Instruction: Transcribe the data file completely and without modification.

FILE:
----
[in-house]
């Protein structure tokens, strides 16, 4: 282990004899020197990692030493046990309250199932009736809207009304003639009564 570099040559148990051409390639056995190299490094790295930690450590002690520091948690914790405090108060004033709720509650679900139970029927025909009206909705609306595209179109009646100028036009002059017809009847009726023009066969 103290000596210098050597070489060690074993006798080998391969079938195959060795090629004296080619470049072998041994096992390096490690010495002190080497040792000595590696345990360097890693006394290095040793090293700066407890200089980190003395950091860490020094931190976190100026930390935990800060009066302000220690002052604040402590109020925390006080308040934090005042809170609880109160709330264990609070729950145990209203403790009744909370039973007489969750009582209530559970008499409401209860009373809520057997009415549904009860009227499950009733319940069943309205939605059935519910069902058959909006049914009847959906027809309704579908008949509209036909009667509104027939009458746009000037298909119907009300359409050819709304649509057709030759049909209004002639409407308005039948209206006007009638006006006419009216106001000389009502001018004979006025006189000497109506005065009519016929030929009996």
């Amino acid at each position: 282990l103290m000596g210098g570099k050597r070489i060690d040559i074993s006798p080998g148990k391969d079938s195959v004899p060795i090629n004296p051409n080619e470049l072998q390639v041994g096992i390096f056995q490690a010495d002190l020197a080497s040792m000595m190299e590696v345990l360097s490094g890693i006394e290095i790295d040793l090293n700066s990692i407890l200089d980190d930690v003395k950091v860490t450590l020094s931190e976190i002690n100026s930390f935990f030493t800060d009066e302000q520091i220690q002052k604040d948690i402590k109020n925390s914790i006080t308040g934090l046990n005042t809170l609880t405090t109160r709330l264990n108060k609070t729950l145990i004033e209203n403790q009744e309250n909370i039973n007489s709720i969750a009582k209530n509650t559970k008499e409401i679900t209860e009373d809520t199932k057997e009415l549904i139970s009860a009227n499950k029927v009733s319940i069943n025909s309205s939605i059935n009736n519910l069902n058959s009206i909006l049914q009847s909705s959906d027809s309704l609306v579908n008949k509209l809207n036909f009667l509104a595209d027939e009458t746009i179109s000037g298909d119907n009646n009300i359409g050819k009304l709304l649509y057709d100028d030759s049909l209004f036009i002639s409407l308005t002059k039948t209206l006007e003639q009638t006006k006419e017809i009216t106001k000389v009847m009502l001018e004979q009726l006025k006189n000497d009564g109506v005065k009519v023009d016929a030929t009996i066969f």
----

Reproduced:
[in-house]
């Protein structure tokens, strides 16, 4: 282990004899020197990692030493046990309250199932009736809207009304003639009564 570099040559148990051409390639056995190299490094790295930690450590002690520091948690914790405090108060004033709720509650679900139970029927025909009206909705609306595209179109009646100028036009002059017809009847009726023009066969 103290000596210098050597070489060690074993006798080998391969079938195959060795090629004296080619470049072998041994096992390096490690010495002190080497040792000595590696345990360097890693006394290095040793090293700066407890200089980190003395950091860490020094931190976190100026930390935990800060009066302000220690002052604040402590109020925390006080308040934090005042809170609880109160709330264990609070729950145990209203403790009744909370039973007489969750009582209530559970008499409401209860009373809520057997009415549904009860009227499950009733319940069943309205939605059935519910069902058959909006049914009847959906027809309704579908008949509209036909009667509104027939009458746009000037298909119907009300359409050819709304649509057709030759049909209004002639409407308005039948209206006007009638006006006419009216106001000389009502001018004979006025006189000497109506005065009519016929030929009996």
């Amino acid at each position: 282990l103290m000596g210098g570099k050597r070489i060690d040559i074993s006798p080998g148990k391969d079938s195959v004899p060795i090629n004296p051409n080619e470049l072998q390639v041994g096992i390096f056995q490690a010495d002190l020197a080497s040792m000595m190299e590696v345990l360097s490094g890693i006394e290095i790295d040793l090293n700066s990692i407890l200089d980190d930690v003395k950091v860490t450590l020094s931190e976190i002690n100026s930390f935990f030493t800060d009066e302000q520091i220690q002052k604040d948690i402590k109020n925390s914790i006080t308040g934090l046990n005042t809170l609880t405090t109160r709330l264990n108060k609070t729950l145990i004033e209203n403790q009744e309250n909370i039973n007489s709720i969750a009582k209530n509650t559970k008499e409401i679900t209860e009373d809520t199932k057997e009415l549904i139970s009860a009227n499950k029927v009733s319940i069943n025909s309205s939605i059935n009736n519910l069902n058959s009206i909006l049914q009847s909705s959906d027809s309704l609306v579908n008949k509209l809207n036909f009667l509104a595209d027939e009458t746009i179109s000037g298909d119907n009646n009300i359409g050819k009304l709304l649509y057709d100028d030759s049909l209004f036009i002639s409407l308005t002059k039948t209206l006007e003639q009638t006006k006419e017809i009216t106001k000389v009847m009502l001018e004979q009726l006025k006189n000497d009564g109506v005065k009519v023009d016929a030929t009996i066969f």